The priestess was under a vow of celibacy, he reminded himself sternly. Whatever his other faults, and they were many, he wasn’t in the habit of seducing women who had made such vows.
Unless they wanted to be seduced. And, of course, only if being seduced wouldn’t damage the Sources they were pledged to.
Kaniev dragged his gaze to the priestess’s smooth, olive-skinned face, which was still considerably below his own eye level. Brown eyes met his with a stern, humorless look. Her rich chestnut hair, done up in elaborate braids and curls, had no more than a scattering of gray in it, and only a few faint lines showed at the corners of her eyes and mouth. She wasn’t young; neither was she far into middle age. Probably about his age, Kaniev guessed, give or take a year or two.
“Can I help you?” she repeated, more impatiently this time.
This one clearly had no interest in being charmed. Still, Kaniev rose to the challenge. With any luck, he could awe her enough with his stunning good looks and masculinity that she wouldn’t laugh at him too much when he failed to fix her Source. “My name is Kaniev. I…”
“If you’re begging, you can go work in the fields, and at suppertime we’ll give you a meal and ten pennies.”
Kaniev’s mouth dropped open, then he quickly closed it again. Did he look like a beggar? He was a little travel-worn, true, and it had been some time since he had shaved, and he had had to sell some of his jewelry, but could a beggar afford these clothes? “No, I’m sorry, you misunderstood. I’m not begging. I’m a Source-Fixer. I detect Sources that aren’t functioning properly and repair them.” Or not. “My lodestone indicates that there’s a problem with Source Chaitrasse.”
Sera Fransisa raised one dark, arched eyebrow; otherwise, her face remained as filled with emotion as a somewhat annoyed stone. “A problem.”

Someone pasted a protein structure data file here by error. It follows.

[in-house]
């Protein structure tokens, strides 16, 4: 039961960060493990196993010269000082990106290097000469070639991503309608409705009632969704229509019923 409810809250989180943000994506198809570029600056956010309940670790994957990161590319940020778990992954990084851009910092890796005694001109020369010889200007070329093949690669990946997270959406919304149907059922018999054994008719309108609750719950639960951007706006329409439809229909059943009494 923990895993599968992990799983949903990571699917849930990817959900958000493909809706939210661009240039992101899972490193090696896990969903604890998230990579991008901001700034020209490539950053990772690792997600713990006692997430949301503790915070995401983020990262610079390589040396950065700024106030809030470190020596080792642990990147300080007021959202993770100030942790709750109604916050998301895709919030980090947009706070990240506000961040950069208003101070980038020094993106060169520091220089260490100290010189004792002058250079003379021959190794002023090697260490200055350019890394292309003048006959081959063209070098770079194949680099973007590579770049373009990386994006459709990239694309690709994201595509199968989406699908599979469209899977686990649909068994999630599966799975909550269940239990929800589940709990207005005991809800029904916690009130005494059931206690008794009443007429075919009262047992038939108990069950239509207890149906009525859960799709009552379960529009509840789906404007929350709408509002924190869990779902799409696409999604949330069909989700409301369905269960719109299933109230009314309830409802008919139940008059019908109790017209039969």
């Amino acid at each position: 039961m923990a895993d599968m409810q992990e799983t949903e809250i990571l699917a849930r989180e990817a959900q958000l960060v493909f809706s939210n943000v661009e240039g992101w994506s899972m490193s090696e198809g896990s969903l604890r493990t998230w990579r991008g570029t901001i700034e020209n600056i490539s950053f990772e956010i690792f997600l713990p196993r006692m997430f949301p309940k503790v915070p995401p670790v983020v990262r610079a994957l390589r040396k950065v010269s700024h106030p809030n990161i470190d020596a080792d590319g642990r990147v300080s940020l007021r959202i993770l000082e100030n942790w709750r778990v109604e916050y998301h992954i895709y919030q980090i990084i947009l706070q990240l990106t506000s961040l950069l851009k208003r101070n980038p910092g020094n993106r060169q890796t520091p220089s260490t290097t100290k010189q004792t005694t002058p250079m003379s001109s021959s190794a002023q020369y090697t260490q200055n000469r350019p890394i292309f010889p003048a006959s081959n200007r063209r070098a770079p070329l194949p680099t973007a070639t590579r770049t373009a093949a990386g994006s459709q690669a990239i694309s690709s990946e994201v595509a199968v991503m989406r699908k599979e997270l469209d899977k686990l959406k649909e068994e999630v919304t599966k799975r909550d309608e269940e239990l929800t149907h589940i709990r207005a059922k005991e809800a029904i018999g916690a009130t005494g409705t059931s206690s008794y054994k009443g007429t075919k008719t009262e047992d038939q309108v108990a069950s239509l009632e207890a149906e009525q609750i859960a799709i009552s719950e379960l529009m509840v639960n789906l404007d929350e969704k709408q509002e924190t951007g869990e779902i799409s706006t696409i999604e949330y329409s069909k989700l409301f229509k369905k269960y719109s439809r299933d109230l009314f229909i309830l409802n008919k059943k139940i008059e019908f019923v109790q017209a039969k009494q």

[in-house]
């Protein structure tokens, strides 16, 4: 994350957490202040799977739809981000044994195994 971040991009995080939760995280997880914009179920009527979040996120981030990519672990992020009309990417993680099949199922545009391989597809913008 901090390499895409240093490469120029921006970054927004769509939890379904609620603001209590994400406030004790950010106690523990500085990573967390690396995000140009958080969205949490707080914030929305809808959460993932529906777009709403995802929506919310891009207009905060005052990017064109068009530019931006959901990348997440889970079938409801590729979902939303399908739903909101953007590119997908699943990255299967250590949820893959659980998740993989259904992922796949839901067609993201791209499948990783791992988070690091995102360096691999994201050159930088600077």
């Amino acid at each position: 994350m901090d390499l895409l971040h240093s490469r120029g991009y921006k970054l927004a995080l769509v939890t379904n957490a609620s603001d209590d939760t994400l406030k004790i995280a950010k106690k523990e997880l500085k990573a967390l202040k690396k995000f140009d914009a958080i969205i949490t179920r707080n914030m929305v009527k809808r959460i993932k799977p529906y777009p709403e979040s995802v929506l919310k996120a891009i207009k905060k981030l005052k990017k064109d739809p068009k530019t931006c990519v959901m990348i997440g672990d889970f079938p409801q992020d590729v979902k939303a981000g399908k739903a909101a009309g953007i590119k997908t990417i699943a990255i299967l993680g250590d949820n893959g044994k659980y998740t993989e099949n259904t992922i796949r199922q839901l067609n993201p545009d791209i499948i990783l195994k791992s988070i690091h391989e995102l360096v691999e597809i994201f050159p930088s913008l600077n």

“Yes. Here, look.” He took the glowing lodestone from its pouch in the front pocket of his knapsack. “See? Here in the middle.” He pointed to the center, where the stone was glowing brightest. “That means it’s at the location of a Source that isn’t working correctly.”
The priestess peered at the stone, frowning slightly. “What is that?”
“It’s the Source lodestone. It’s attuned to the powers of all the Sources of Tehovir. I’m not sure exactly how it works; there’s a tale that it was mined from the legendary Great Source where, it’s said, the powers of heaven and earth come together to create Source-power. I don’t know about that, but I know it’s been used by scores of generations of Source-Fixers, and I know that in the twenty-seven years I’ve been in the trade, the lodestone has never been wrong.”
Her eyebrows furrowed together. Kaniev felt the stirring of magic in use. “It’s channeling Source-power,” she said after a moment. “So this isn’t just a trick.”
“Not a trick.”
Sera Fransisa studied the stone a little longer, her shapely lips pursed. Kaniev tried not to stare at them, imagining how they would feel pressed against his own.
“I suppose you sound sincere,” the priestess finally said. “Something about the Source has seemed a little off recently. Normally I wouldn’t pay it any mind, for if you do know anything about Sources, you know that the flow of power in a Source waxes and wanes according to the season and the phase of the moon. But tomorrow night is our most important ritual of the year, so I suppose it wouldn’t hurt to take extra precautions to make sure everything is in order. Come with me.”
Before Kaniev could respond, the priestess strode out the door past him.
Copyright 2017 Kyra Halland. All Rights Reserved.
$3.99 ebook/$12.99 paperback
AU | CA | UK
Barnes & Noble
Apple | Kobo